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Columns
2016 end of summer book report

CW's Jeff Sloan takes a closer look at three books that focused on the creative application of design engineering and materials to achieve a specific goal.

Author: ,
Posted on: 9/1/2016
Source: CompositesWorld

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Jeff Sloan, CW Editor-in-Chief; jeff@compositesworld.com

It’s mid-August as I write this. Most of my family (three students and a teacher) is headed back to school, signaling, sadly, that summer — although not technically over until the solstice, more than a month away — is rapidly coming to an end. And this means that the Jeff Sloan 2016 End of Summer Book Report is due.

I read several books this summer, but three stood out to me as particularly compelling and, even if not overtly related to composites (as we know them), focused on the creative application of design engineering and materials to achieve a specific goal. Which qualifies them as fodder for my report:

The Wright Brothers, by David McCullough. McCullough, a well-known chronicler of major events and people in American history, has earned a reputation for careful, detailed research.
The Wright Brothers fits this mold well and documents Wilbur’s and Orville’s struggles to develop an aircraft that could sustain human flight over (for the times) a very long distance. Several things struck me: First, the brothers willingly and frequently put themselves at great risk to fly their planes. There were crashes too numerous to count, ranging from low-altitude/low-speed types to spectacular higher-altitude calamities that could easily have killed one or both. Second, the brothers’ sister, Katharine, deserves as much credit for supporting and encouraging them as Wilbur and Orville do for launching the age of human flight. Third, looking back on how much they struggled to develop those first planes, it seems incongruous that human flight has become as advanced and ... common as it has become. The Wright brothers themselves had a difficult time appreciating the breadth of industry and innovation their achievements would launch, and certainly never thought trans-oceanic flight would be possible.

The Arsenal of Democracy, by A.J. Baime. The phrase “arsenal of democracy” was coined by President Franklin Roosevelt in
a speech he delivered on Dec. 29, 1940, in which he demanded
— foreseeing that the US would eventually enter World War II — that the American manufacturing community become a military manufacturing community to “outbuild Hitler.” The book focuses on the effort, led by Edsel Ford (son of Henry), to have Ford Motor Co. build a new factory near Detroit to produce badly needed B-24 Liberator bombers to aid England, which was being pummeled by the German Luftwaffe. Edsel, perhaps naively, promised that the Willow Run plant would produce one bomber every hour (which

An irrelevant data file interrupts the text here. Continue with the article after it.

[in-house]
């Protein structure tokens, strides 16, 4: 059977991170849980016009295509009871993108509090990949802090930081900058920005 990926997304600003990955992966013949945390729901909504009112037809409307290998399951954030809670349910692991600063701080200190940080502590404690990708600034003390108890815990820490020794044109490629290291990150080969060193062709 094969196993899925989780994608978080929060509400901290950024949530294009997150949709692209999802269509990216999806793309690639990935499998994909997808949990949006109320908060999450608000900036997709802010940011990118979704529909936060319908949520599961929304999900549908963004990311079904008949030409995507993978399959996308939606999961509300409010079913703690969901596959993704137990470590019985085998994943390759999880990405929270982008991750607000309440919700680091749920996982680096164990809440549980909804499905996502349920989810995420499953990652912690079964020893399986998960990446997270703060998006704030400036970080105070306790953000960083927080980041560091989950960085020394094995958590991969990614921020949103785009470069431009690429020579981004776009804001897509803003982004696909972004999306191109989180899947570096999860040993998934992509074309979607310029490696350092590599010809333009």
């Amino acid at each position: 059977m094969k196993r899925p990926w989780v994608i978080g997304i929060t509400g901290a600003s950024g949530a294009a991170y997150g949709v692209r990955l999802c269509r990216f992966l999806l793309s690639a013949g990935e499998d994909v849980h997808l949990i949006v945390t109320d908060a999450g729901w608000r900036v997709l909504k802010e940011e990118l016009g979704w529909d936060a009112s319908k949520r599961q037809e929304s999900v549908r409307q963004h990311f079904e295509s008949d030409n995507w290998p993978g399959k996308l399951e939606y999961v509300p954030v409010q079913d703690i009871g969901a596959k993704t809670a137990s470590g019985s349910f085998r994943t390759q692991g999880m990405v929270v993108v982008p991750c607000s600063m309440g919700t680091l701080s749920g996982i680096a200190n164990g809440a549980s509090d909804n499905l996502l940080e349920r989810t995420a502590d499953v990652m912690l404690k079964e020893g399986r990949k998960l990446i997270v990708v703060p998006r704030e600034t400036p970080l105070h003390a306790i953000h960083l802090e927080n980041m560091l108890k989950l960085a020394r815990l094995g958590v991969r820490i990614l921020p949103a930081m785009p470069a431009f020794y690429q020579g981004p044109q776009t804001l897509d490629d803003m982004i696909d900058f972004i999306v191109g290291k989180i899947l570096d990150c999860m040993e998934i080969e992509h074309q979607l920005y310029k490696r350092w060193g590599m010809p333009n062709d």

it eventually did). What makes this story remarkable is not that the B-24 helped save England and win the war, it’s that Willow Run made a single plane at all. Edsel and his team had to overcome a litany of obstacles: Edsel’s chronic health problems, bizarre and complicated resistance from Henry Ford, an overwhelming number of ongoing design engineering changes, racial tensions, labor shortages, corporate betrayal and material shortages, any one of which — alone — could have crippled the effort.

The Martian, by Andy Weir. If you were like me, you saw The Martian on the big screen before you read the book, and if you were like me, you were glad you read the book. The premise is simple: American astronaut Mark Watney is stranded on Mars and not only has to survive for hundreds of sols (days), but eventually launch himself off the planet to hitch a ride back home. The big takeaway from the book is that Mars is immensely inhospitable to human life — the number of life-threatening risks are too numerous to count. Watney, however, is armed with good humor and a solid base of scientific knowledge, both of which get him out of many a scrape. But I learned from this science-based work of fiction that whoever finally makes a real-life excursion to Mars is going to be surrounded by composite materials — in suits, in habitats, in vehicles — because their high strength and low weight will be a priceless combination.

What stitches these three books together is simple: Endurance, persistence, hope, optimism and uncommon intelligence and creativity to solve really difficult problems.

It was a good summer.

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